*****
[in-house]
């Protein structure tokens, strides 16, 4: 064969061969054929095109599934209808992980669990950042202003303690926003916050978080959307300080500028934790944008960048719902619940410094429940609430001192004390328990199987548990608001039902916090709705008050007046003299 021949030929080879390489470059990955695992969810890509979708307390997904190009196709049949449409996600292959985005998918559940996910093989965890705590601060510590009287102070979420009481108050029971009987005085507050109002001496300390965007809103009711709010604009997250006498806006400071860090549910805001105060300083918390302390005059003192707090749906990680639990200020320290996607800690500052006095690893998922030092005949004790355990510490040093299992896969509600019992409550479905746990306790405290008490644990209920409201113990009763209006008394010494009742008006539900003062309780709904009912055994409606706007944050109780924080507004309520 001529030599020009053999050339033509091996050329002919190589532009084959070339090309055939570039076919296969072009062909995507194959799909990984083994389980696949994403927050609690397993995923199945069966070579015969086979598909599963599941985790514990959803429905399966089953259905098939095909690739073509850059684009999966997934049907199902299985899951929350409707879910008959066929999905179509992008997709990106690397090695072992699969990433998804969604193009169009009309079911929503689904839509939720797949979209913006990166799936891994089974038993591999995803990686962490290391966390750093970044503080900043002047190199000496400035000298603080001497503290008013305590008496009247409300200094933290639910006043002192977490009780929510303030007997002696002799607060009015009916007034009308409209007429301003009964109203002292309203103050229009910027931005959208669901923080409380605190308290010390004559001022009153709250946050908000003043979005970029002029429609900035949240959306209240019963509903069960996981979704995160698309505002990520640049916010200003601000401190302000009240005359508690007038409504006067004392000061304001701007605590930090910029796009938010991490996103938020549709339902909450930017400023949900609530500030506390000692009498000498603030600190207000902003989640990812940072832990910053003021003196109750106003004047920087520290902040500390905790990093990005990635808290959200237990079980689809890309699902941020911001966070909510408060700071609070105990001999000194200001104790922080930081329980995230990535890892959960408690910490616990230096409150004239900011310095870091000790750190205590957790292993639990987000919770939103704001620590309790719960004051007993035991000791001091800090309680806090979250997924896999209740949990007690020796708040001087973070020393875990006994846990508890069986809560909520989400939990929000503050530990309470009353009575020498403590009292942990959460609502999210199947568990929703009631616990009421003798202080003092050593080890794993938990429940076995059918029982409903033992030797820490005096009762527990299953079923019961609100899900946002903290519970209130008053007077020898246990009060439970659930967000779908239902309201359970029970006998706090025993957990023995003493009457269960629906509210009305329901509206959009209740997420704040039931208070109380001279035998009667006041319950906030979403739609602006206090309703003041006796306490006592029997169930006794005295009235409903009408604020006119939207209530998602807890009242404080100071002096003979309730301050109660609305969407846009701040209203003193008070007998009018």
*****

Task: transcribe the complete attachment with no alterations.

[in-house]
């Protein structure tokens, strides 16, 4: 064969061969054929095109599934209808992980669990950042202003303690926003916050978080959307300080500028934790944008960048719902619940410094429940609430001192004390328990199987548990608001039902916090709705008050007046003299 021949030929080879390489470059990955695992969810890509979708307390997904190009196709049949449409996600292959985005998918559940996910093989965890705590601060510590009287102070979420009481108050029971009987005085507050109002001496300390965007809103009711709010604009997250006498806006400071860090549910805001105060300083918390302390005059003192707090749906990680639990200020320290996607800690500052006095690893998922030092005949004790355990510490040093299992896969509600019992409550479905746990306790405290008490644990209920409201113990009763209006008394010494009742008006539900003062309780709904009912055994409606706007944050109780924080507004309520 001529030599020009053999050339033509091996050329002919190589532009084959070339090309055939570039076919296969072009062909995507194959799909990984083994389980696949994403927050609690397993995923199945069966070579015969086979598909599963599941985790514990959803429905399966089953259905098939095909690739073509850059684009999966997934049907199902299985899951929350409707879910008959066929999905179509992008997709990106690397090695072992699969990433998804969604193009169009009309079911929503689904839509939720797949979209913006990166799936891994089974038993591999995803990686962490290391966390750093970044503080900043002047190199000496400035000298603080001497503290008013305590008496009247409300200094933290639910006043002192977490009780929510303030007997002696002799607060009015009916007034009308409209007429301003009964109203002292309203103050229009910027931005959208669901923080409380605190308290010390004559001022009153709250946050908000003043979005970029002029429609900035949240959306209240019963509903069960996981979704995160698309505002990520640049916010200003601000401190302000009240005359508690007038409504006067004392000061304001701007605590930090910029796009938010991490996103938020549709339902909450930017400023949900609530500030506390000692009498000498603030600190207000902003989640990812940072832990910053003021003196109750106003004047920087520290902040500390905790990093990005990635808290959200237990079980689809890309699902941020911001966070909510408060700071609070105990001999000194200001104790922080930081329980995230990535890892959960408690910490616990230096409150004239900011310095870091000790750190205590957790292993639990987000919770939103704001620590309790719960004051007993035991000791001091800090309680806090979250997924896999209740949990007690020796708040001087973070020393875990006994846990508890069986809560909520989400939990929000503050530990309470009353009575020498403590009292942990959460609502999210199947568990929703009631616990009421003798202080003092050593080890794993938990429940076995059918029982409903033992030797820490005096009762527990299953079923019961609100899900946002903290519970209130008053007077020898246990009060439970659930967000779908239902309201359970029970006998706090025993957990023995003493009457269960629906509210009305329901509206959009209740997420704040039931208070109380001279035998009667006041319950906030979403739609602006206090309703003041006796306490006592029997169930006794005295009235409903009408604020006119939207209530998602807890009242404080100071002096003979309730301050109660609305969407846009701040209203003193008070007998009018």